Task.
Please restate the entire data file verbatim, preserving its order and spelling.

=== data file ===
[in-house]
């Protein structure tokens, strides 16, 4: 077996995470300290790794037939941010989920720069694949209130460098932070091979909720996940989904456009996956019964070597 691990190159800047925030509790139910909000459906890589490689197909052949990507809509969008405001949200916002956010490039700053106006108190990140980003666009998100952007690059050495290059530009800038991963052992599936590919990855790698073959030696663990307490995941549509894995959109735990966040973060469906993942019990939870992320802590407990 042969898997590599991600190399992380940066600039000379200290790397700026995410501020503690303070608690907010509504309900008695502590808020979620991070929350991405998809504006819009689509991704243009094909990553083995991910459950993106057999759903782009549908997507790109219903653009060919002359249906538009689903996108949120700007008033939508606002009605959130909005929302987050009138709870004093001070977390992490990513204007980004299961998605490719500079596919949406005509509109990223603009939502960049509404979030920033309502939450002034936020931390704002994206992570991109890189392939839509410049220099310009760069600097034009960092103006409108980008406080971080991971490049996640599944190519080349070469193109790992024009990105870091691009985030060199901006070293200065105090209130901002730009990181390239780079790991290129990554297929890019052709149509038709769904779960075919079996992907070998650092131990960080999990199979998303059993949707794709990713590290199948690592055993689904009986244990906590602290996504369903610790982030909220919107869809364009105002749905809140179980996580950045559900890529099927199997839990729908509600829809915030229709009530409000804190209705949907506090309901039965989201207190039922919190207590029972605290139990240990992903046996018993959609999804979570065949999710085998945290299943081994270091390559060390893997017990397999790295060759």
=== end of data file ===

[in-house]
């Protein structure tokens, strides 16, 4: 077996995470300290790794037939941010989920720069694949209130460098932070091979909720996940989904456009996956019964070597 691990190159800047925030509790139910909000459906890589490689197909052949990507809509969008405001949200916002956010490039700053106006108190990140980003666009998100952007690059050495290059530009800038991963052992599936590919990855790698073959030696663990307490995941549509894995959109735990966040973060469906993942019990939870992320802590407990 042969898997590599991600190399992380940066600039000379200290790397700026995410501020503690303070608690907010509504309900008695502590808020979620991070929350991405998809504006819009689509991704243009094909990553083995991910459950993106057999759903782009549908997507790109219903653009060919002359249906538009689903996108949120700007008033939508606002009605959130909005929302987050009138709870004093001070977390992490990513204007980004299961998605490719500079596919949406005509509109990223603009939502960049509404979030920033309502939450002034936020931390704002994206992570991109890189392939839509410049220099310009760069600097034009960092103006409108980008406080971080991971490049996640599944190519080349070469193109790992024009990105870091691009985030060199901006070293200065105090209130901002730009990181390239780079790991290129990554297929890019052709149509038709769904779960075919079996992907070998650092131990960080999990199979998303059993949707794709990713590290199948690592055993689904009986244990906590602290996504369903610790982030909220919107869809364009105002749905809140179980996580950045559900890529099927199997839990729908509600829809915030229709009530409000804190209705949907506090309901039965989201207190039922919190207590029972605290139990240990992903046996018993959609999804979570065949999710085998945290299943081994270091390559060390893997017990397999790295060759």